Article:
Arizona Republic reporter Alia Rau provides a preview of the November 8th Senate LD18 recall election between incumbent Senate President Russell Pearce and challenger Jerry Lewis.
Ted Simons: Here now to talk more about the recall election in Mesa's District 18 is Alia Rau. She's been covering the race for "The Arizona Republic." Good to see you again. Thanks for joining us.
Alia Rau: Yeah. Thanks for having me.
Ted Simons: We heard about the "Capitol Times" poll. Statistical dead heat. Lewis a couple of percentage points. Does that surprise you?
Alia Rau: It doesn't. We've heard of polls for about a month saying similar things. It's a little bit surprising, close to the election. You would think that somebody would pull ahead.
Ted Simons: And 2.5% for Olivia Cortes even when told she is not in the race. We need to mention that the pollster told Jim that might be people pressing the wrong button on the phone or wanting to monkey with the system. 2.5% is a sizeable for folks who've just been told she is not in the race.
Alia Rau: Right.
Ted Simons: we are in the home statute. What are you seeing out there? Give us an overview.
Alia Rau: Everybody is going high speed. Sheriff Joe coming out this weekend to knock on doors for senator Pearce. The Lewis campaign out in the neighborhood and new videos coming out and independent groups spending all kinds of money throwing out mailers at the last minute. Everybody is going as hard as they can right now. Particularly because everybody does think it is dead heat. Anybody can win.
Ted Simons: As far as the backlash, are you hearing any backlash from the Cortes affair? Is that a play out there or is that old news now.
Alia Rau: It is little bit of old news. You can see this linger in the voters' minds as they go to cast their ballot. But in terms of talk, not hearing it as much.
Ted Simons: What are you hearing? What's the major issue right now?
Alia Rau: I think concern how the election is being played. You've got senator Pearce who has been tough. His campaign has made accusations and supporters made accusations against Lewis. He's been fighting in the election and Lewis said I'm going to stay positive and defended himself but hasn't come back. There are studies that say going negative, pushing hard works.
Ted Simons: The Pearce campaign seems to be targeting what as far as Lewis? Experience, what are they --
You're seeing some of that and his stance on immigration issues and that's the biggest difference between the two candidates and some say the only difference in terms of issues. You've got the accusations in terms of what may happen with him giving clothing that was donated to the homeless school to a teacher. Some things -- where the money is coming from. That's the big thing in the last couple weeks, who is getting the money? Who is spending money on your behalf.
Ted Simons: That idea that the recall has been led by outsiders, the Pearce campaign still pushing that pretty hard?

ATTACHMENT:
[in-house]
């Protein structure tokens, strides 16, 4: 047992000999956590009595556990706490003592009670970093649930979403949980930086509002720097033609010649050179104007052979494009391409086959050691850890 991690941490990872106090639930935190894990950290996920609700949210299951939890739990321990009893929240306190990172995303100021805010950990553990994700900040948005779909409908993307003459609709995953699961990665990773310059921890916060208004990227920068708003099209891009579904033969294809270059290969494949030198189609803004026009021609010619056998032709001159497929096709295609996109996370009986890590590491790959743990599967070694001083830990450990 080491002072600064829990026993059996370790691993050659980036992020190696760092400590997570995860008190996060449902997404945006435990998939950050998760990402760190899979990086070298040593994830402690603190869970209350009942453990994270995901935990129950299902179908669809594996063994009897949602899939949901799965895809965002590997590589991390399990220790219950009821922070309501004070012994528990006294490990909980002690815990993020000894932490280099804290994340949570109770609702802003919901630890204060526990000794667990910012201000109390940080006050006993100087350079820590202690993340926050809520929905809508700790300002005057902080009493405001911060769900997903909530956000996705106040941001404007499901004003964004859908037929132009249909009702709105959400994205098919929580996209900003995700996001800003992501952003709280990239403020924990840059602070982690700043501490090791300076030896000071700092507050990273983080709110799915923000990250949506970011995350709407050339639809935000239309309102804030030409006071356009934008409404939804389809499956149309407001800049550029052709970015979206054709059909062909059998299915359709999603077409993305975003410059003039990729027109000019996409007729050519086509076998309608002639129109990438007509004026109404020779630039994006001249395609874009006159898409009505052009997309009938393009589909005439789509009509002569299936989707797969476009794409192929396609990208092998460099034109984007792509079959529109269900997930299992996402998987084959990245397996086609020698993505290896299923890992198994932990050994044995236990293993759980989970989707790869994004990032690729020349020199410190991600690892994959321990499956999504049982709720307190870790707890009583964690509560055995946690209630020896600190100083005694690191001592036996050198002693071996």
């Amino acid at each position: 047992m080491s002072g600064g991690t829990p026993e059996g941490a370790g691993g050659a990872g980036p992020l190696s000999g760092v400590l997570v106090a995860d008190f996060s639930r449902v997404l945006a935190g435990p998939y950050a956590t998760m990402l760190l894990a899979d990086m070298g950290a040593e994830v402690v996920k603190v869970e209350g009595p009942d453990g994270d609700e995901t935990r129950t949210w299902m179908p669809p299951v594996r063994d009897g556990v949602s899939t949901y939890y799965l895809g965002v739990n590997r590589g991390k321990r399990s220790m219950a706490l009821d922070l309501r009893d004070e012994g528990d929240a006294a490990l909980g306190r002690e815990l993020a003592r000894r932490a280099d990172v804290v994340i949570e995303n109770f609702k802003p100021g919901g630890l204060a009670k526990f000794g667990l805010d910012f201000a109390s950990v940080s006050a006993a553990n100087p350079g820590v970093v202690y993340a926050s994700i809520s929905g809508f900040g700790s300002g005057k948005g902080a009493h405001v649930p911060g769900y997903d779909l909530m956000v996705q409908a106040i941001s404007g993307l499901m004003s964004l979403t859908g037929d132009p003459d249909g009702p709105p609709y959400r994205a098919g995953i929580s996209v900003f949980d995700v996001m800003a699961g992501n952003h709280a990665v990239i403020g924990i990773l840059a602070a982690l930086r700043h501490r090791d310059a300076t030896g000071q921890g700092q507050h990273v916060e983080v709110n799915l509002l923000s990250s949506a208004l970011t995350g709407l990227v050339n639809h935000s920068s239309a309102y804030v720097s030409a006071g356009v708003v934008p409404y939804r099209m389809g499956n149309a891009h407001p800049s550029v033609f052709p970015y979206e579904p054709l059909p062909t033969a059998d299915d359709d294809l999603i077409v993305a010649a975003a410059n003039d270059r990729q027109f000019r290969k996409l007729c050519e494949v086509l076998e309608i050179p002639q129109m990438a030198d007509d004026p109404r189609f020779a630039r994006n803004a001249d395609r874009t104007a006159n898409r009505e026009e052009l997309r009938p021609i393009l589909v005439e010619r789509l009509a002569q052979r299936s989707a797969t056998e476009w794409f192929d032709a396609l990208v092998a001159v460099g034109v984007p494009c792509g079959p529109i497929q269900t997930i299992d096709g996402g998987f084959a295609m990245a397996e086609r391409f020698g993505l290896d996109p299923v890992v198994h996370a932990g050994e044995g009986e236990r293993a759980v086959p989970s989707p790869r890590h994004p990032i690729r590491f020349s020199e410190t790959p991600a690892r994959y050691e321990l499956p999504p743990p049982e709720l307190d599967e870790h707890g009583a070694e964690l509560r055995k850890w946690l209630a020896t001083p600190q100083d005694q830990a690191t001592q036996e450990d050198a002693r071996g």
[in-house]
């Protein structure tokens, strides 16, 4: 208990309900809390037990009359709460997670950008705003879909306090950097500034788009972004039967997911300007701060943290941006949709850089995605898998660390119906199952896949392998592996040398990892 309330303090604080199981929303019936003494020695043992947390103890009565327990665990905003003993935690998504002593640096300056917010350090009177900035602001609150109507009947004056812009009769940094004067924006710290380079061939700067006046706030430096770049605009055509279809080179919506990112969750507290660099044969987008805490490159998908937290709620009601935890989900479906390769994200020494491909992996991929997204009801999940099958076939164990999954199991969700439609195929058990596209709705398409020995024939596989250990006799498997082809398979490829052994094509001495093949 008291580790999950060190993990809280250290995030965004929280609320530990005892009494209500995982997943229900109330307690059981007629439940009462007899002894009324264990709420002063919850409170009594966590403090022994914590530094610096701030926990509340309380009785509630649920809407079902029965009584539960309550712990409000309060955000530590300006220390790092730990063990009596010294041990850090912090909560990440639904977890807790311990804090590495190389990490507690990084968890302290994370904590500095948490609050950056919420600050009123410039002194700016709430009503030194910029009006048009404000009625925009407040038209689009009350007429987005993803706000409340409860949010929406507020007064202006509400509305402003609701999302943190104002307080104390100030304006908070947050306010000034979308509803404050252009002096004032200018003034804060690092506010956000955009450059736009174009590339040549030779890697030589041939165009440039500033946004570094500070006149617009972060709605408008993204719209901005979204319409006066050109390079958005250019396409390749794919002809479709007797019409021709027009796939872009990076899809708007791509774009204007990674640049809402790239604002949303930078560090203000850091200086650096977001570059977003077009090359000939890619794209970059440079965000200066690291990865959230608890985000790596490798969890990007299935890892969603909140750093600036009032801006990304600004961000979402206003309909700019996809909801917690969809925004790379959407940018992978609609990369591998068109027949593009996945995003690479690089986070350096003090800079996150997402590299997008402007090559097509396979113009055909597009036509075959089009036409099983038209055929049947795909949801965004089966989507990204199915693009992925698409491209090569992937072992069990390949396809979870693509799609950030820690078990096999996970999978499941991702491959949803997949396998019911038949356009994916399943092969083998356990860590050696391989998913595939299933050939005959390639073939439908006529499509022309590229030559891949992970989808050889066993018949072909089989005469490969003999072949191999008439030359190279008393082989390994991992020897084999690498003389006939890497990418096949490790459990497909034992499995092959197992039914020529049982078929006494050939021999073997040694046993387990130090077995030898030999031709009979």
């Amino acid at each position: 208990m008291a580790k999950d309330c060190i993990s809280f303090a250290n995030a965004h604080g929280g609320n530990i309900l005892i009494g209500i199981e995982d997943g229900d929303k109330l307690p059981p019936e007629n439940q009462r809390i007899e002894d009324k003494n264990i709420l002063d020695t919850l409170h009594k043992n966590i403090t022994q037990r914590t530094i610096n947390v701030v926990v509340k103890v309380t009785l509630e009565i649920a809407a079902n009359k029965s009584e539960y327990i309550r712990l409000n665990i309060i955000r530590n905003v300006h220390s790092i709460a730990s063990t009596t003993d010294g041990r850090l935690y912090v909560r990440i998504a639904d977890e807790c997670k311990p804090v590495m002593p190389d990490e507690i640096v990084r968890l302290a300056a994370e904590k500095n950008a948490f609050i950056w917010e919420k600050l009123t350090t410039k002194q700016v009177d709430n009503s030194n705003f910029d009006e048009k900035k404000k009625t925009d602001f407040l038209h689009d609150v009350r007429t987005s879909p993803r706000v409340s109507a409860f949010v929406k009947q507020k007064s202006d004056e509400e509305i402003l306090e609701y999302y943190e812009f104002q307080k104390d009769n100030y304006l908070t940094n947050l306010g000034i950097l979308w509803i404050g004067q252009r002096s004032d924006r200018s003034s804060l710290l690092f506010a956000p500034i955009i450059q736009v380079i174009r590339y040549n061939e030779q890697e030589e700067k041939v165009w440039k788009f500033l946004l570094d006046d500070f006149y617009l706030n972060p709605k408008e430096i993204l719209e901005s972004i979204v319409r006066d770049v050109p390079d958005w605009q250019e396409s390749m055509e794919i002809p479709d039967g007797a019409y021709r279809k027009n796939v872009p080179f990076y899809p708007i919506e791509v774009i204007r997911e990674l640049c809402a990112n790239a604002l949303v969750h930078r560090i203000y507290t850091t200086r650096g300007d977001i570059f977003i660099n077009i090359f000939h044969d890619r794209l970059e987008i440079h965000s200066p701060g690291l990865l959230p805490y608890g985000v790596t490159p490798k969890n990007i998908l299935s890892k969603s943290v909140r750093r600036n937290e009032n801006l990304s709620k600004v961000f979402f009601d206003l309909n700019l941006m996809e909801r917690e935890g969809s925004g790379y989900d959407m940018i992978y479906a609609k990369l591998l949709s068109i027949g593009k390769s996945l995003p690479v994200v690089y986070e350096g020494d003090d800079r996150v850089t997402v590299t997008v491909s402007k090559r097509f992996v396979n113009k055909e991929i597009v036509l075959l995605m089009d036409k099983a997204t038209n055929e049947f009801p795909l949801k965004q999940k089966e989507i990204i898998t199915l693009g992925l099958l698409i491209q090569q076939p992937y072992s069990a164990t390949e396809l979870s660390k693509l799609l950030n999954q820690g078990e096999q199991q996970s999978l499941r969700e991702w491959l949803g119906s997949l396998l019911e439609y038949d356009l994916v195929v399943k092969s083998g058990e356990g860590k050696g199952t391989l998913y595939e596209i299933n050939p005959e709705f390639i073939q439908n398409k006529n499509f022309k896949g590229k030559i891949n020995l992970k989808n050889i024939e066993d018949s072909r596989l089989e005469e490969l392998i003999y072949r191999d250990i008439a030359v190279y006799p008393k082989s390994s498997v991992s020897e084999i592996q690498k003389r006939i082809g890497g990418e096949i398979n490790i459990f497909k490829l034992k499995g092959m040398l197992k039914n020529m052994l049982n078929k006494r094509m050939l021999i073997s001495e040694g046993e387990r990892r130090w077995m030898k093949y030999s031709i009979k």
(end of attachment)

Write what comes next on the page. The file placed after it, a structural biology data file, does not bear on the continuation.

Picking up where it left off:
Alia Rau: Absolutely.
Alia Rau: How about the Lewis campaign that Russell Pearce is getting money from the outside.
Alia Rau: They're pushing on that too.
Ted Simons: What else is Lewis pushing here?
Alia Rau: He's still, like I said, hasn't gone after Pearce much. Your seeing a little bit from his campaign on where does Pearce's money come from, who is supporting Pearce. The amount of money or lack thereof that came donated to Pearce but for the most part, he's in a little bit of a defense mode in terms of defending himself.
Ted Simons: You mentioned Sheriff Arpaio going door to door, a shall the big Republicans still lining up behind Pearce. Making the robocalls or pounding on doors or where are they?
Alia Rau: For sure with the robo calls, not sure about knocking on the doors. We are seeing press realeases and e-mails. Yesterday, we got a surprise - "A email from Kirk Adams, the former speaker of the house who has stayed out of the race and been criticized for not backing Pearce and came out and criticized Pearce supporters for the negative attacks against Lewis. Didn't go as far as endorsing.
Ted Simons: Does something like that play out there? Could that swing --
Alia Rau: No, no, that's politics. I don't know about that, but it was fun.
Ted Simons: Also, the capitol times poll showed an even-steven split among LDS voters.
Alia Rau: Right.
Ted Simons: When you are out there You talking to folks here and there, seem like the same thing?
Alia Rau: Absolutely, the neighborhood -- certain neighborhoods are packed with signs. Some neighborhoods with street -- streets with a lot of Lewis signs and streets with a lot of Pearce signs. It's an emotional election.
Ted Simons: Can voters expect lots of mailers in their mailboxes the next few days?
Alia Rau: I would think so. But a lot of early voters are probably turning in stuff or have already.
Ted Simons: Have you heard anything along the line of a bombshell or something that someone is waiting for for the final weekend?
Alia Rau: Not yet. But there's always something.
Ted Simons: You never know. Well, thank you so much. I know it's a grind for you, but it's -- at least it's a close race. Covering a horse race.
Alia Rau: Absolutely, it's fun. Thank you.
Alia Rau:Arizona Republic;